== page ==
Sameer Akbar highlighted that government leaders generally consider what they can realistically deliver, such as transportation infrastructure. He said the joint assessment prepared with Climate Works Foundation on Climate Smart Development, which looks at the multiple benefits of policies and measures of reducing emissions of several pollutants, tries to see the impacts in terms of GDP at the country level.
Gerardo Sanchez, WHO, presented the WHO European Regional Office for Europe’s ongoing work on assessing the health and adaptation costs of climate change. He highlighted a toolkit on climate change, economics and health.
Participants discussed: evidence that makes the case for neutrality or shifting from high to low carbon intensity; the importance of developing a communication strategy that interacts with other sectors, particularly the financial sector; the current costs of the health system based on fossil fuel intensive development pathways; and the need to better understand fiscal measures needed to improve health and emission reductions.
CONCLUSIONS FROM PARALLEL SESSIONS
On Friday morning, 29 August, participants gathered again in parallel sessions to summarize key concepts and action items arising from discussions held during the meeting. Draft summaries including action points were used as a basis for discussion.
Summary on Strengthening Health Resilience: In this session, participants discussed action points on health ownership and engagement, development of technical capacity and resource mobilization, and suggested new action points. Some participants suggested leveraging the presence of ministers to take actionable items back to member states while others preferred a non-binding document that summarizes the discussion. One participant suggested using the draft text to capture new elements of the discussion on climate and health, while building on the 2008 resolution on climate (WHA61.29). Several participants suggested ways to strengthen the message in order to build resilience and help ministers make the case back home for new initiatives. Chair Modeste responded that the mandate of the conference is not to develop a resolution, but to capture the key action points to move forward.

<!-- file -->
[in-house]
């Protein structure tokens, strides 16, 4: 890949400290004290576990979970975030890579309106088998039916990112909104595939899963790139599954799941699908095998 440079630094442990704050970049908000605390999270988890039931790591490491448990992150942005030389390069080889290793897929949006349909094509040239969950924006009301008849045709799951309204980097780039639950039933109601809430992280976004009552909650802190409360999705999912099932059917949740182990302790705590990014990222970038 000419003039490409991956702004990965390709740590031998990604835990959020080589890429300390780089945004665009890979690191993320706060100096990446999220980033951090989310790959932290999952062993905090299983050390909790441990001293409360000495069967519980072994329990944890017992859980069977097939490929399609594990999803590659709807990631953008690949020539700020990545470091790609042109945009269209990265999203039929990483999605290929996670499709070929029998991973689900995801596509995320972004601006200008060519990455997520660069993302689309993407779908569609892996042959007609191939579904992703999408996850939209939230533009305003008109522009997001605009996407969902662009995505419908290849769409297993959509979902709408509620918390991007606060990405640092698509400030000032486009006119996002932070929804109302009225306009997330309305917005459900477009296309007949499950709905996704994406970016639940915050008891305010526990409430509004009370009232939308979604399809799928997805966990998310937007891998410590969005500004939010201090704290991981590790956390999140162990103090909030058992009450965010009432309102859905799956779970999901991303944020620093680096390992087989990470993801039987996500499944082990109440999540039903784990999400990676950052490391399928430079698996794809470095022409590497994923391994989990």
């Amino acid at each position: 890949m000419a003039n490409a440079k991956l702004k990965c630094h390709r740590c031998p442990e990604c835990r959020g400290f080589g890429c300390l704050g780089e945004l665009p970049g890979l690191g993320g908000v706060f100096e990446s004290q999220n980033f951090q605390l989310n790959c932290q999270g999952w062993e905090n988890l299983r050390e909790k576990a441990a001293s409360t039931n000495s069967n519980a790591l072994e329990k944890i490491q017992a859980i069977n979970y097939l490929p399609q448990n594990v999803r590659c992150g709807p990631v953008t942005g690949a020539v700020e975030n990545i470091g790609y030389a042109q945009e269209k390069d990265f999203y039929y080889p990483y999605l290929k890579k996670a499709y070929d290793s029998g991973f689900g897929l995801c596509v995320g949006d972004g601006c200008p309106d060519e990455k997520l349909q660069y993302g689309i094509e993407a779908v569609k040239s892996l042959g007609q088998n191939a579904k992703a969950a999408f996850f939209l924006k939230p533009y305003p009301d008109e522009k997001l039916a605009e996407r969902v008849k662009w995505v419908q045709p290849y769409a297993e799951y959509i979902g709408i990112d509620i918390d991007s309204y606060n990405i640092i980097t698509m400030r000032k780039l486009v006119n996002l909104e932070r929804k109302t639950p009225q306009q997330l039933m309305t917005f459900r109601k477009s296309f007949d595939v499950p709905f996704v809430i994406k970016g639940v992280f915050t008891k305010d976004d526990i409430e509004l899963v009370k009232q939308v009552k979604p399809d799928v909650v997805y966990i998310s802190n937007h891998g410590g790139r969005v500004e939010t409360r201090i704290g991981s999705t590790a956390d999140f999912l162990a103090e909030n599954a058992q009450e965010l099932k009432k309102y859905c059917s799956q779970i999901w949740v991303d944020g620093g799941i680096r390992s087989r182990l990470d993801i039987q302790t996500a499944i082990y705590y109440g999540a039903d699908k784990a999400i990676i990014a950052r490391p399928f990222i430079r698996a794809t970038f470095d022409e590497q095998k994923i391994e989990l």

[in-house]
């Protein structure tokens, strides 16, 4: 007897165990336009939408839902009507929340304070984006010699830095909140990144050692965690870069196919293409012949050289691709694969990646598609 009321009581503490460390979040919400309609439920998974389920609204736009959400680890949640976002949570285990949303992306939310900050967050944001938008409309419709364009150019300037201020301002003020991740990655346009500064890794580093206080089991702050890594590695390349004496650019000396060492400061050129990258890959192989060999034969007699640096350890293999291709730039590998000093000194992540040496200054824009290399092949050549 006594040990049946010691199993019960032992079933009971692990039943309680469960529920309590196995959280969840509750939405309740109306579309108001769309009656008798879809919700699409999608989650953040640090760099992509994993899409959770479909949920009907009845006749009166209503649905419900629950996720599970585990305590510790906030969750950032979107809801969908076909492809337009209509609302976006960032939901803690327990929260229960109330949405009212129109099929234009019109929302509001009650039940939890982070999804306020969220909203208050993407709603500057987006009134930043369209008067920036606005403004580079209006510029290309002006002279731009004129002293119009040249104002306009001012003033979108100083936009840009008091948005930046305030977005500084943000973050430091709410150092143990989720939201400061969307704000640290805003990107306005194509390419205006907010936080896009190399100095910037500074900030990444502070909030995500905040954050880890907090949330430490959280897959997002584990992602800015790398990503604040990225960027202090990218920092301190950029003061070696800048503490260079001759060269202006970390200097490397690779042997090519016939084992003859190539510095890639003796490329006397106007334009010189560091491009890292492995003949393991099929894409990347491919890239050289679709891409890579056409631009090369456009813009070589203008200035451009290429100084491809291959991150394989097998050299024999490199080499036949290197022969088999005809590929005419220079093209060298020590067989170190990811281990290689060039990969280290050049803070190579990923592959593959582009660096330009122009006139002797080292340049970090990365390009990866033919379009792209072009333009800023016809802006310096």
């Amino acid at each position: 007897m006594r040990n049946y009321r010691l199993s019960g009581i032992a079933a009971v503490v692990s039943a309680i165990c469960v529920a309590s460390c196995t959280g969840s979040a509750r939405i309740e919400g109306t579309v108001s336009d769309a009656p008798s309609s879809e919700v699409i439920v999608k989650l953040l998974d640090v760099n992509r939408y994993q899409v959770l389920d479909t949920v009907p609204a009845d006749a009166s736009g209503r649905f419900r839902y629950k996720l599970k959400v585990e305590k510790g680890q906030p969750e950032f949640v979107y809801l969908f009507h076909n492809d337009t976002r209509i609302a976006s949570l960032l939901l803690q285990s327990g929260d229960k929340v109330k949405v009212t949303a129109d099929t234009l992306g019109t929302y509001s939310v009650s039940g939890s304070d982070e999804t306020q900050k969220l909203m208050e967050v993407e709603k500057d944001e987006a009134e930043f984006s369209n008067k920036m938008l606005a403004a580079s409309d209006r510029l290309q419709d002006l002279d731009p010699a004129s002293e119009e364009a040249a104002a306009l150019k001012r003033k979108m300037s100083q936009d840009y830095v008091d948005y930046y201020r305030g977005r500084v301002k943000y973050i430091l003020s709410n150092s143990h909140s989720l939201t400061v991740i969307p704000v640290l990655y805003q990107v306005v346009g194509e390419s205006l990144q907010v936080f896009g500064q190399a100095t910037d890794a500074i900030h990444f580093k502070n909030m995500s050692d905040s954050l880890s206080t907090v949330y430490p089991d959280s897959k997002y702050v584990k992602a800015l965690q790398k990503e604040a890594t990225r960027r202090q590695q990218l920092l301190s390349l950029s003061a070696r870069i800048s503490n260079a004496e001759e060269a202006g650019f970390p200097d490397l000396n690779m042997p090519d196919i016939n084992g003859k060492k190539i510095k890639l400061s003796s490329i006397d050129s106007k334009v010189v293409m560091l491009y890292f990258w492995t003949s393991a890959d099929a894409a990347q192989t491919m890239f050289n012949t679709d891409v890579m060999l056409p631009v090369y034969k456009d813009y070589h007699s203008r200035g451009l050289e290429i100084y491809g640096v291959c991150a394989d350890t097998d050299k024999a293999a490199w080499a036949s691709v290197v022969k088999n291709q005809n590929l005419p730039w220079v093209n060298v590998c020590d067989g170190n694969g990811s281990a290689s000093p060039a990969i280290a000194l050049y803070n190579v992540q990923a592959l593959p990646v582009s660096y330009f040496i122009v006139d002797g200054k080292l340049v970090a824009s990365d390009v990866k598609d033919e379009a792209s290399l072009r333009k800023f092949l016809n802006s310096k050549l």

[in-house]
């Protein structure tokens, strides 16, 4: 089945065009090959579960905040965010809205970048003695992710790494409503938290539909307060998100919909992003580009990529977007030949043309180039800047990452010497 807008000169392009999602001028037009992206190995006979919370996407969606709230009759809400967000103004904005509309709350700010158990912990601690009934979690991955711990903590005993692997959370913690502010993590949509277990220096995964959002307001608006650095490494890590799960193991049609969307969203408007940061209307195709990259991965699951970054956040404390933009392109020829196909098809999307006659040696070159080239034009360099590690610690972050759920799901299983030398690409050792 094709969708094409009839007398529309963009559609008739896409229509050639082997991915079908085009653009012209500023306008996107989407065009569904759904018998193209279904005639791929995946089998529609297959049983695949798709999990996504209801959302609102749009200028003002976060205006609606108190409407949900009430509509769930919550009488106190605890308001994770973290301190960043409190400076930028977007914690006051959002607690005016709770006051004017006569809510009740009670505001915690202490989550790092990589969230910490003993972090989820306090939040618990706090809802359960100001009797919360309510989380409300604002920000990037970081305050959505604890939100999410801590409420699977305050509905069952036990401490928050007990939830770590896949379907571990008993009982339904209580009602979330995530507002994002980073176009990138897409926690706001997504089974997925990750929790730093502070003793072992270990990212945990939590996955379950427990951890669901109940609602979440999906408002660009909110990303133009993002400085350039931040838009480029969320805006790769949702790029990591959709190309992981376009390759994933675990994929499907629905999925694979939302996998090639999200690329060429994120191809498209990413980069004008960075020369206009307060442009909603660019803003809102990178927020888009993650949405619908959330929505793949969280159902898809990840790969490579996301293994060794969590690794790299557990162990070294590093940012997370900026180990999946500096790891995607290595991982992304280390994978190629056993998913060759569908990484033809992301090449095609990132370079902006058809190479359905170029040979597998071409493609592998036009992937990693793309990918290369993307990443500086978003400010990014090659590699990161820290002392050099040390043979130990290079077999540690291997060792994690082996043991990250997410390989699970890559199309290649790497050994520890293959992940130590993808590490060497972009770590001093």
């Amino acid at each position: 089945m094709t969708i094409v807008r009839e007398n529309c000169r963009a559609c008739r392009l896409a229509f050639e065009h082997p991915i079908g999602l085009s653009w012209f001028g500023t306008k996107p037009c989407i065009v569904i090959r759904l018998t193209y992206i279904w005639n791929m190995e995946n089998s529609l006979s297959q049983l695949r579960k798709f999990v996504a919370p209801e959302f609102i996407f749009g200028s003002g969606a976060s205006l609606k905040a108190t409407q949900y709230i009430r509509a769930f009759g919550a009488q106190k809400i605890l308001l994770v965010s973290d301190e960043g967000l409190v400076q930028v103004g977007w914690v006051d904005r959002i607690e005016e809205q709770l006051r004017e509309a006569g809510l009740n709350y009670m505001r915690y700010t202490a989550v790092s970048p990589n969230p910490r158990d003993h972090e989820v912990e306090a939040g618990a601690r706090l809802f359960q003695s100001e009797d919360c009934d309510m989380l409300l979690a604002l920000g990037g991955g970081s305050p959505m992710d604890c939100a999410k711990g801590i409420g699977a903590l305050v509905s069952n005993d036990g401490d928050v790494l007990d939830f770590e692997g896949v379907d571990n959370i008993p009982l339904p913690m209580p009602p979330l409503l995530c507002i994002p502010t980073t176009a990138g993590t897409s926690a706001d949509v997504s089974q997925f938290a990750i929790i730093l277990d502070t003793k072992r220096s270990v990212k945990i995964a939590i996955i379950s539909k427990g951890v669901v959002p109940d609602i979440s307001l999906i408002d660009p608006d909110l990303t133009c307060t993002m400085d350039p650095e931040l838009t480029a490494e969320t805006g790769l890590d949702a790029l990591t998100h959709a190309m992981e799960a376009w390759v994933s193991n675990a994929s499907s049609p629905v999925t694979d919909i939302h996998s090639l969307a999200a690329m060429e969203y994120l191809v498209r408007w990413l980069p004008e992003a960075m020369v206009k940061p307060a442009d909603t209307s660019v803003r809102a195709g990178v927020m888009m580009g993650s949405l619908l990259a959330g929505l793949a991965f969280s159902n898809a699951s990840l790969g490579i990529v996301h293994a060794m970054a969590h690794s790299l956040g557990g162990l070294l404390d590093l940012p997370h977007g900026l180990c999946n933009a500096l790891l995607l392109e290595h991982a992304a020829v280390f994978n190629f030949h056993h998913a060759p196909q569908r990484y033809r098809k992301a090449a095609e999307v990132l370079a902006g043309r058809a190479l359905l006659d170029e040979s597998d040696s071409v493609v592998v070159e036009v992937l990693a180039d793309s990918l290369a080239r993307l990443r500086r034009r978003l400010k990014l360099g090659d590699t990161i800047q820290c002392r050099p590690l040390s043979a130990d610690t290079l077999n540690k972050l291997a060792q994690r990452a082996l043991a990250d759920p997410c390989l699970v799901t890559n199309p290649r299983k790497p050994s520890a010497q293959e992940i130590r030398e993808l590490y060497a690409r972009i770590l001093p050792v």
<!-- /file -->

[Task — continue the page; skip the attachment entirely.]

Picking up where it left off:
On health ownership and engagement, a participant suggested including a reference to carbon emission reductions within the health sector. Regarding engagement at the UNFCCC, a member underlined that the NWP is the most relevant programme in the UNFCCC for health as acknowledged in the 2008 resolution. Another participant suggested the establishment of national working groups.
On technical capacity, participants highlighted the importance of sharing and managing data and the need to include capacity building, education and training. A participant noted a recent agreement to establish a scientific advisory mechanism for disaster risk reduction as a potential resource for member states.
On new action items, members suggested: fostering inter-sectoral partnerships and work on a low-carbon economy; encouraging advocacy, awareness and communications; and improving research, evidence and science, including data availability and monitoring. A participant also suggested creating a working group or a platform to further this work.
Summary on Promoting Health Co-Benefits: In the discussion on action points for promoting health while mitigating climate change, proposals included consideration of, inter alia: air pollution reduction to contribute to health and the climate; the increase in chronic diseases related to climate change, in particular by the use of coal and short-lived climate pollutants; and the need for active transport “in a safe environment.” One participant said reforestation and technology transfer should be emphasized, with another stressing renewable energy. Another participant stressed the need for an enabling environment to facilitate health behavior change.
On measures that the healthcare sector can take to contribute to climate change mitigation, a participant underscored working in partnership with the private sector, while another stressed procurement strategies that promote low-carbon purchases. A participant highlighted energy to reduce carbon emissions and the potential of managing waste water, transport and food. Another participant noted that there are hospitals already committed to providing sustainable food.